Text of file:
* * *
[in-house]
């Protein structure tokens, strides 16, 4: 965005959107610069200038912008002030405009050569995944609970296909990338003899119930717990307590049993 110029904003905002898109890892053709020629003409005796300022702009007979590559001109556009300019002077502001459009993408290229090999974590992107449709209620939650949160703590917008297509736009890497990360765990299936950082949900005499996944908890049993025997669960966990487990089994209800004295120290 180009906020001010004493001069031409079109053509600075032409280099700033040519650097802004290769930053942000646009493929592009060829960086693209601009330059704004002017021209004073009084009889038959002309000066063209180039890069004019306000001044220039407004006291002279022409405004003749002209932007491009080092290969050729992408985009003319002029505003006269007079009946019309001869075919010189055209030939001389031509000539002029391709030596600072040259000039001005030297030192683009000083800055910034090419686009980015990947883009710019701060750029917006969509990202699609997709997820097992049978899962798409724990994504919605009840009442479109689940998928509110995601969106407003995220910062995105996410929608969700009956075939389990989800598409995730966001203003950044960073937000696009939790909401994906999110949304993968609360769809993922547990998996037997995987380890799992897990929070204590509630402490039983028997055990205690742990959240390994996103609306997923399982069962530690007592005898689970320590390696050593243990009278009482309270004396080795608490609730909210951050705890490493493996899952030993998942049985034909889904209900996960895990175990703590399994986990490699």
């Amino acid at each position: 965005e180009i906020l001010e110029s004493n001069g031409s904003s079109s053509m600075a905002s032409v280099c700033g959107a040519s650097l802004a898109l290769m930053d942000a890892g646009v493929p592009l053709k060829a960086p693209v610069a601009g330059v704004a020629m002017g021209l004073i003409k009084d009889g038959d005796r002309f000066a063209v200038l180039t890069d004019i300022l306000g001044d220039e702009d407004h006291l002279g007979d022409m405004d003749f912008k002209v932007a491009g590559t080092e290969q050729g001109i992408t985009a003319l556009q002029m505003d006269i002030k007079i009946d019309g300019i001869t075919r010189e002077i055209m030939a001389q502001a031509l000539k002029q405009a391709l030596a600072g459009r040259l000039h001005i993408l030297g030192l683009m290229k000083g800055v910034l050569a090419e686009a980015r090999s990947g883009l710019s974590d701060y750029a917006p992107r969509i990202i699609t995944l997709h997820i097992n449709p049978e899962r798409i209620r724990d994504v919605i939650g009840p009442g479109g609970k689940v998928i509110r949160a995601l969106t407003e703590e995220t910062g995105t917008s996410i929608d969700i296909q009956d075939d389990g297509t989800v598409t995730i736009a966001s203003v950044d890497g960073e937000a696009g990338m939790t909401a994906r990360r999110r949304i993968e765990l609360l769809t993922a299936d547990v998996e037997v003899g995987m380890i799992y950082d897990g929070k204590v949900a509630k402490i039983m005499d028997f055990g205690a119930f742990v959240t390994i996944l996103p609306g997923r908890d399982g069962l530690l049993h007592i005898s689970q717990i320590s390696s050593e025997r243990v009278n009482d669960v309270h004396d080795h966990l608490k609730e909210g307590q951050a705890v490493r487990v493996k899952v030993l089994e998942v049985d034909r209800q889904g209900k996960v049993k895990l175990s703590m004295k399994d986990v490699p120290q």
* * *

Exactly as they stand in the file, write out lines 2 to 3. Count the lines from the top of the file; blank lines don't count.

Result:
């Protein structure tokens, strides 16, 4: 965005959107610069200038912008002030405009050569995944609970296909990338003899119930717990307590049993 110029904003905002898109890892053709020629003409005796300022702009007979590559001109556009300019002077502001459009993408290229090999974590992107449709209620939650949160703590917008297509736009890497990360765990299936950082949900005499996944908890049993025997669960966990487990089994209800004295120290 180009906020001010004493001069031409079109053509600075032409280099700033040519650097802004290769930053942000646009493929592009060829960086693209601009330059704004002017021209004073009084009889038959002309000066063209180039890069004019306000001044220039407004006291002279022409405004003749002209932007491009080092290969050729992408985009003319002029505003006269007079009946019309001869075919010189055209030939001389031509000539002029391709030596600072040259000039001005030297030192683009000083800055910034090419686009980015990947883009710019701060750029917006969509990202699609997709997820097992049978899962798409724990994504919605009840009442479109689940998928509110995601969106407003995220910062995105996410929608969700009956075939389990989800598409995730966001203003950044960073937000696009939790909401994906999110949304993968609360769809993922547990998996037997995987380890799992897990929070204590509630402490039983028997055990205690742990959240390994996103609306997923399982069962530690007592005898689970320590390696050593243990009278009482309270004396080795608490609730909210951050705890490493493996899952030993998942049985034909889904209900996960895990175990703590399994986990490699």
């Amino acid at each position: 965005e180009i906020l001010e110029s004493n001069g031409s904003s079109s053509m600075a905002s032409v280099c700033g959107a040519s650097l802004a898109l290769m930053d942000a890892g646009v493929p592009l053709k060829a960086p693209v610069a601009g330059v704004a020629m002017g021209l004073i003409k009084d009889g038959d005796r002309f000066a063209v200038l180039t890069d004019i300022l306000g001044d220039e702009d407004h006291l002279g007979d022409m405004d003749f912008k002209v932007a491009g590559t080092e290969q050729g001109i992408t985009a003319l556009q002029m505003d006269i002030k007079i009946d019309g300019i001869t075919r010189e002077i055209m030939a001389q502001a031509l000539k002029q405009a391709l030596a600072g459009r040259l000039h001005i993408l030297g030192l683009m290229k000083g800055v910034l050569a090419e686009a980015r090999s990947g883009l710019s974590d701060y750029a917006p992107r969509i990202i699609t995944l997709h997820i097992n449709p049978e899962r798409i209620r724990d994504v919605i939650g009840p009442g479109g609970k689940v998928i509110r949160a995601l969106t407003e703590e995220t910062g995105t917008s996410i929608d969700i296909q009956d075939d389990g297509t989800v598409t995730i736009a966001s203003v950044d890497g960073e937000a696009g990338m939790t909401a994906r990360r999110r949304i993968e765990l609360l769809t993922a299936d547990v998996e037997v003899g995987m380890i799992y950082d897990g929070k204590v949900a509630k402490i039983m005499d028997f055990g205690a119930f742990v959240t390994i996944l996103p609306g997923r908890d399982g069962l530690l049993h007592i005898s689970q717990i320590s390696s050593e025997r243990v009278n009482d669960v309270h004396d080795h966990l608490k609730e909210g307590q951050a705890v490493r487990v493996k899952v030993l089994e998942v049985d034909r209800q889904g209900k996960v049993k895990l175990s703590m004295k399994d986990v490699p120290q």